My CO-1686 Metformin Front and Center

Last post I reported that the Relief Onc (RO) in the absence of my Onc’s Onc, raised my Metformin dosage from 1000mg daily to 2000mg daily all because my glucose reading that morning was 190 compared to 117 three weeks before.

Prior to the dosage change, a little discussion had ensued.

My husband said to RO, “Maybe we should see first how the glucose numbers go before adding 1000mg.”

“Yes, we can do that,” replied RO.

“No, let’s raise it now,” my number one advocate insisted adamantly. That would be me. I wanted the big-dose Metformin handy in case the glucose numbers shot up uncotrollably like what some trial participants experience, according to the boards.

“Yes. You want to do that? Let’s do it right now,” said RO.

RO was the agreeable kind of guy. I bet he votes “yes” to all municipal bond issues during elections.

That same day, Tuesday, I started on the Metformin 2000mg per day.

The loss of appetite caused by the initial Metformin 1000mg had just barely disappeared when the additional 1000mg carpet-bombed my system. Suddenly the Metformin 2000mg megadose side effects were like a grizzly bear mauling my body, tossing me around like a rag doll! Diarrhea got me strategizing restroom coordinates. Fortunately, as a Tarceva Diva, my Big D GPS expertise is still intact. The more worrisome side effect was the nausea and appetite loss. I didn’t like that at all. I want to wake up each morning looking forward to medium rare prime rib and slabs of sashimi and beer. But no! I had to shove food down my throat just to get nutrition. So Tuesday, Wednesday, and Thursday, I went along with the 2000mg program. By Friday morning, it became clear the clinical trial’s “royalties” needed to talk. The dethroned Queen of Zero Side Effects emailed the Lord of Lung Cancer(LLC).

Following is the actual transcript. Asterisked name protects the innocent.


Dear Doc,

Last Tuesday while my fasting glucose was 190, I felt great. Dr. RO* followed the protocol and raised the Metformin another 1000mg inasmuch as my kidney numbers are good.

Since the 2000mg Metformin, I have not felt well. I’ve had the mother of all post-nasal drips that caused me to nauseate, lose all appetite, and my right ear to pop. Maybe the nausea is not just from the post-nasal drip.

My glucose last night before bedtime was 126; fasting glucose this morning 123. Two hours after a meal of protein bar, a plum, a fourth of a banana, and milk toast, the glucose was 226.

Could the Metformin 2000mg be just too much for this dainty little old chick?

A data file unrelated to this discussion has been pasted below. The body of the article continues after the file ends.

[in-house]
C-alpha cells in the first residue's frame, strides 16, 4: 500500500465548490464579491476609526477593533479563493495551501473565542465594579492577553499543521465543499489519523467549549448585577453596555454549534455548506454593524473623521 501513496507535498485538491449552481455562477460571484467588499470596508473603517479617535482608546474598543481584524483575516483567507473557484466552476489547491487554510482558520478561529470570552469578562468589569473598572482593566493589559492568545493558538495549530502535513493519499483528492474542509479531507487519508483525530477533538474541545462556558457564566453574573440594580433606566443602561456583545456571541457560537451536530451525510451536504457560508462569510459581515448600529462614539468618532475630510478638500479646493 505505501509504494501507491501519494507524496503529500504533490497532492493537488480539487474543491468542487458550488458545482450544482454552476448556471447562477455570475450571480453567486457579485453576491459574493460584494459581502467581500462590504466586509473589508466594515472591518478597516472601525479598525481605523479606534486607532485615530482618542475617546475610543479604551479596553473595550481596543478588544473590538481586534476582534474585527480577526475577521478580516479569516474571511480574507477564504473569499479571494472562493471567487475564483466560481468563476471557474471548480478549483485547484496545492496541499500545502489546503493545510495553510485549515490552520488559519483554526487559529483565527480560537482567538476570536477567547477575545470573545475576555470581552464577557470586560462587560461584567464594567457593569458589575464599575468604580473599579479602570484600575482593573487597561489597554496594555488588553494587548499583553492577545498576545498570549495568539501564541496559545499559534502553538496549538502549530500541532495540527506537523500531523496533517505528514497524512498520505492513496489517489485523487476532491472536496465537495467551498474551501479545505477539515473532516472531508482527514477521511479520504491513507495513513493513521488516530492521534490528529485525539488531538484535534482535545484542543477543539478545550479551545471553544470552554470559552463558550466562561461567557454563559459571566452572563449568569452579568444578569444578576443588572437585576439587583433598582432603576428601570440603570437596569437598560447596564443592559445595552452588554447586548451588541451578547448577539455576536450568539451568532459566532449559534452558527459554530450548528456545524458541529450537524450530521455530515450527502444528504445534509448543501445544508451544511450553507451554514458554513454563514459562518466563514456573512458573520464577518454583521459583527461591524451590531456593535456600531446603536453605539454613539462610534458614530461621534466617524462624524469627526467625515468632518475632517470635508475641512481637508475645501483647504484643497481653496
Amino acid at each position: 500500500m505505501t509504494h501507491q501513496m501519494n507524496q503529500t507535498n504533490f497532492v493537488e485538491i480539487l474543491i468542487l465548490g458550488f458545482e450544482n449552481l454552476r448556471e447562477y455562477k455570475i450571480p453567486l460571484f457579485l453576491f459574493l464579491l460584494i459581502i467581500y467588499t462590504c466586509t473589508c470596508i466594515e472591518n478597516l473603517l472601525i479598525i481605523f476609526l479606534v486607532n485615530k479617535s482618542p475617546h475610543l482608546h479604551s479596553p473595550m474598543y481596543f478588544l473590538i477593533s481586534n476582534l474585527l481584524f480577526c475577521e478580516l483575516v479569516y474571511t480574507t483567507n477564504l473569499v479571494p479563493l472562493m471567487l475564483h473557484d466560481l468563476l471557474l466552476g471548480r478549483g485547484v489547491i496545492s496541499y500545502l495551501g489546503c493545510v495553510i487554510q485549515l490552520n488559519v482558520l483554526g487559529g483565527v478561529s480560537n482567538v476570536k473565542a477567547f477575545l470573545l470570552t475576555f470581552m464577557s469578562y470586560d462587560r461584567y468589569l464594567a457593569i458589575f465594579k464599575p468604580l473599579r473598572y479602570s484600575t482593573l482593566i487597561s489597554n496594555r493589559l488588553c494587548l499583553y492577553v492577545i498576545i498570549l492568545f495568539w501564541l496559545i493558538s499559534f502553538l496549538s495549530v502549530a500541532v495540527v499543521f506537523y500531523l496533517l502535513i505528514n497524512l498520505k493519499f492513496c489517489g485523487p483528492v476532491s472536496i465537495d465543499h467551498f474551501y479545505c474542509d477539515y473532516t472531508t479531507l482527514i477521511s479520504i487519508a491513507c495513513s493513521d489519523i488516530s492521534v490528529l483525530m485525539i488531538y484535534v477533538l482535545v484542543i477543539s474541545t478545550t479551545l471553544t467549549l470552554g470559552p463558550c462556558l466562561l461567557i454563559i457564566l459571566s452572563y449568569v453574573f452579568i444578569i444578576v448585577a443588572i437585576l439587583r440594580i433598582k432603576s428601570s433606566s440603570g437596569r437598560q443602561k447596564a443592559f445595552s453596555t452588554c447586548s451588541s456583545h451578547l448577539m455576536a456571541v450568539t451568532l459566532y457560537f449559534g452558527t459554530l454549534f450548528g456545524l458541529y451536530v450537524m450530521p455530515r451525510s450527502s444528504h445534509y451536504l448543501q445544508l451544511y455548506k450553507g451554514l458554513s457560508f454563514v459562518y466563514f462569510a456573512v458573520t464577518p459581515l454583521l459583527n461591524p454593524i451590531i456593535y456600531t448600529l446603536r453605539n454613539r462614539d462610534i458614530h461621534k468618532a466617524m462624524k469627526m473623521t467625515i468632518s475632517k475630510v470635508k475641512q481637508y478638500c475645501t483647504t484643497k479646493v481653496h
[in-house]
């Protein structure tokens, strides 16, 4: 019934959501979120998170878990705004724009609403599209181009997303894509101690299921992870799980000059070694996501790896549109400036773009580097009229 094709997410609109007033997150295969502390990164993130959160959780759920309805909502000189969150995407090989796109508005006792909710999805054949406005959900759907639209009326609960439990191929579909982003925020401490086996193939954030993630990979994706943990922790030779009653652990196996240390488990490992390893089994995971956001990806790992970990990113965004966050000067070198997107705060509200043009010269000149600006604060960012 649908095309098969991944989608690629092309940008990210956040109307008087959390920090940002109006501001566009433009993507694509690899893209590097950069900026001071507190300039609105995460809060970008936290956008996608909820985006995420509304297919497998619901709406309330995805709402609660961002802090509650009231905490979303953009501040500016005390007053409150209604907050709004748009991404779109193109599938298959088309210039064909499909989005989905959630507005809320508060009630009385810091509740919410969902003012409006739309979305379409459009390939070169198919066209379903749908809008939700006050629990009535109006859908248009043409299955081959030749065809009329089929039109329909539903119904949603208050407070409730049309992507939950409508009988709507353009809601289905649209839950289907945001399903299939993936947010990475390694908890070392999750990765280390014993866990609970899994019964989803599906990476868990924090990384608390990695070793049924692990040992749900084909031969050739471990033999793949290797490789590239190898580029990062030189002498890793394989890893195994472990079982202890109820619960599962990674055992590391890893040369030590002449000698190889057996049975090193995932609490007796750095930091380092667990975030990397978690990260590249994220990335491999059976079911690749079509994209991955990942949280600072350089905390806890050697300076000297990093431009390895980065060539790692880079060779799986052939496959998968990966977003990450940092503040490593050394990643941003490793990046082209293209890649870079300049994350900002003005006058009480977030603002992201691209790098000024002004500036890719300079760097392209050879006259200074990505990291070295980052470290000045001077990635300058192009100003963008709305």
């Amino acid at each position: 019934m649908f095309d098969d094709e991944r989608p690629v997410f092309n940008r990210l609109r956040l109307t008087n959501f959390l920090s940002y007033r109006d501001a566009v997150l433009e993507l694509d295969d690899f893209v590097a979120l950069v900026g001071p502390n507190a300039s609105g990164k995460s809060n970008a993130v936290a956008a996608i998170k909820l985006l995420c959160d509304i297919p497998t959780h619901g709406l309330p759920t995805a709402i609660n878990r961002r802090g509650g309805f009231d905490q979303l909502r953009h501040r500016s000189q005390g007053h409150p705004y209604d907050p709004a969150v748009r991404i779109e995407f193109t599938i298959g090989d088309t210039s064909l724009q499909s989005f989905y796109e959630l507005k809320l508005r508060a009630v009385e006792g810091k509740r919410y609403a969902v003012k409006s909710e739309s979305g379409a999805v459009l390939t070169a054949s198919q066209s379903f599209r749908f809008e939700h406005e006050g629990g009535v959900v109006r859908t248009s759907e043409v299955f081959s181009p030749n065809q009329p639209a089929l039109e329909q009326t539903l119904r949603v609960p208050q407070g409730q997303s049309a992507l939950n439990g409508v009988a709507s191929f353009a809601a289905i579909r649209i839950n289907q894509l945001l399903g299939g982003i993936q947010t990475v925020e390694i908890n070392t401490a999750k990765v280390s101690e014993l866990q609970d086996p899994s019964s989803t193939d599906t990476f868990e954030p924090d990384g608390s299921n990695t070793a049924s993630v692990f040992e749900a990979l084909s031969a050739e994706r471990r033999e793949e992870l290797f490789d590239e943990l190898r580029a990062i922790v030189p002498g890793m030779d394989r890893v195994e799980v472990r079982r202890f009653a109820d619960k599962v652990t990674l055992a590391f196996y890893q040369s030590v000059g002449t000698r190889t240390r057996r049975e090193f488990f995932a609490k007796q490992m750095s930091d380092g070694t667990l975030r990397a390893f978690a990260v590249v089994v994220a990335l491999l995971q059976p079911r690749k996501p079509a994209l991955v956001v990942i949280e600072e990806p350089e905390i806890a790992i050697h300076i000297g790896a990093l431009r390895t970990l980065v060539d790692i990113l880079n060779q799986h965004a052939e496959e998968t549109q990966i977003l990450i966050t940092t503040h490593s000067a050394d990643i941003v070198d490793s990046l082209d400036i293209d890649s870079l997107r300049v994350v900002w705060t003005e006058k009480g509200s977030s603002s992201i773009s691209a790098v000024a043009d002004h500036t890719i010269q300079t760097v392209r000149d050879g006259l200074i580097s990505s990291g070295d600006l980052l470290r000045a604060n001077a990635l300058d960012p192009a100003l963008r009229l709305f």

Please advise.

Thank you very much.


Usually metformin causes tummy upset – so nausea could be from this – it wont be the cause of the nose or ear issues though.

Glucose numbers are good on it though.

Are you taking it in AM or PM and 2000 all at once or 1000 twice a day?


1000 twice a day



Lets try an experiment

Take it once a day for a few days and see if you feel better. If so then cautiously reintroduce and see if you feel the same


Did I understand it?
2000 once a day?


Nope 1000mg once a day (ie drop back to what you did before and see if you feel better – as not sure if metformin or some other bug you have)


Per LLC’s advice I went back to 1000mg per day, this time all at once in the morning. The effect of the dosage reduction was incredibly immediate. The post-nasal drip abated and my appetite rose from the dead. My husband claimed that I appeared to have felt better right after my contact with the Good Doctor. Of course the contact made me happy because it meant the dosage reduction would be with his blessing. On my own, I have ideas about dosages. But I’m a clinical trial participant, and being a Data Dame – my more glamorous term for trial guinea pig – I have a responsibility to be true to the trial.

I am faithfully recording my glucose readings at crack of dawn and at the end of day and proving so far that the additional 1000mg Metformin is totally an overdose.

Which reminds me, 15 years ago, after suspecting I might have diabetes and reading so much about it, I dabbled on glucose measurements. It was not in me to see a doctor. Just for kicks, I bought a glucose testing thingy along with the strips and the lancets then conducted my own private clinical trials! I took glucose measurements at different times – before eating, after eating, before workouts, after workouts, etc. I’d wolf down a huge slice of cheesecake, then run to my Nordic Trac machine and exercise like crazy. I noticed glucose numbers did go down after physical exercise.

Back to my last visit at the trial site, I believe my husband and I were right that the glucose high but within-normal-range number that morning was due to two days of inactivity. I wonder why the agreeable Dr. RO did not say “yes” to that. Nobody’s perfect, I guess.

So everything is fine so far. Next trial site visit is October 7th. Let’s see what the Good Doctor does to the additional 1000mg of Metformin that we yanked out temporarily.

As the world turns……

My CO-1686 – 6th Month